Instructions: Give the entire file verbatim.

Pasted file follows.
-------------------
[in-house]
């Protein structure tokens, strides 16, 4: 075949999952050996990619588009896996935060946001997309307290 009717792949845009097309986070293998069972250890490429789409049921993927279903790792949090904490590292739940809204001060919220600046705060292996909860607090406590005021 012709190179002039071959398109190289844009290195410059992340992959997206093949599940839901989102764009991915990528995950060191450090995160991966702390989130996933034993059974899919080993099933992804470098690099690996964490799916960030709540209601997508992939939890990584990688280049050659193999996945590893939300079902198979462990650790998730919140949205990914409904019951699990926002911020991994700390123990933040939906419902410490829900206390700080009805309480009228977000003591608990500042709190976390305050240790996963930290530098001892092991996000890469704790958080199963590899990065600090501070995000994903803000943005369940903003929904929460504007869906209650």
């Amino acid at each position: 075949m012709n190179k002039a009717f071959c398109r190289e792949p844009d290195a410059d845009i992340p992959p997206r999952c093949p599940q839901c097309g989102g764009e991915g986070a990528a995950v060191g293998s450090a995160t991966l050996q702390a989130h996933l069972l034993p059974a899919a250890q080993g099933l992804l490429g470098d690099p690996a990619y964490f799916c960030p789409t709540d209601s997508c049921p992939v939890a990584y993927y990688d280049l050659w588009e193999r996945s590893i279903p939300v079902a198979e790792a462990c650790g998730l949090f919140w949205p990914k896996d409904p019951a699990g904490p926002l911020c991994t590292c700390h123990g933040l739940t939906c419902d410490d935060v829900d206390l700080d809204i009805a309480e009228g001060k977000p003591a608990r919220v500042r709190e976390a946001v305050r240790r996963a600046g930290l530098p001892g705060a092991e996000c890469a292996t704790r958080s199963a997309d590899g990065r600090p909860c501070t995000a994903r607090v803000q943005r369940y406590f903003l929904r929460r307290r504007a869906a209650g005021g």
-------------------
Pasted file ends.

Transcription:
[in-house]
């Protein structure tokens, strides 16, 4: 075949999952050996990619588009896996935060946001997309307290 009717792949845009097309986070293998069972250890490429789409049921993927279903790792949090904490590292739940809204001060919220600046705060292996909860607090406590005021 012709190179002039071959398109190289844009290195410059992340992959997206093949599940839901989102764009991915990528995950060191450090995160991966702390989130996933034993059974899919080993099933992804470098690099690996964490799916960030709540209601997508992939939890990584990688280049050659193999996945590893939300079902198979462990650790998730919140949205990914409904019951699990926002911020991994700390123990933040939906419902410490829900206390700080009805309480009228977000003591608990500042709190976390305050240790996963930290530098001892092991996000890469704790958080199963590899990065600090501070995000994903803000943005369940903003929904929460504007869906209650």
């Amino acid at each position: 075949m012709n190179k002039a009717f071959c398109r190289e792949p844009d290195a410059d845009i992340p992959p997206r999952c093949p599940q839901c097309g989102g764009e991915g986070a990528a995950v060191g293998s450090a995160t991966l050996q702390a989130h996933l069972l034993p059974a899919a250890q080993g099933l992804l490429g470098d690099p690996a990619y964490f799916c960030p789409t709540d209601s997508c049921p992939v939890a990584y993927y990688d280049l050659w588009e193999r996945s590893i279903p939300v079902a198979e790792a462990c650790g998730l949090f919140w949205p990914k896996d409904p019951a699990g904490p926002l911020c991994t590292c700390h123990g933040l739940t939906c419902d410490d935060v829900d206390l700080d809204i009805a309480e009228g001060k977000p003591a608990r919220v500042r709190e976390a946001v305050r240790r996963a600046g930290l530098p001892g705060a092991e996000c890469a292996t704790r958080s199963a997309d590899g990065r600090p909860c501070t995000a994903r607090v803000q943005r369940y406590f903003l929904r929460r307290r504007a869906a209650g005021g």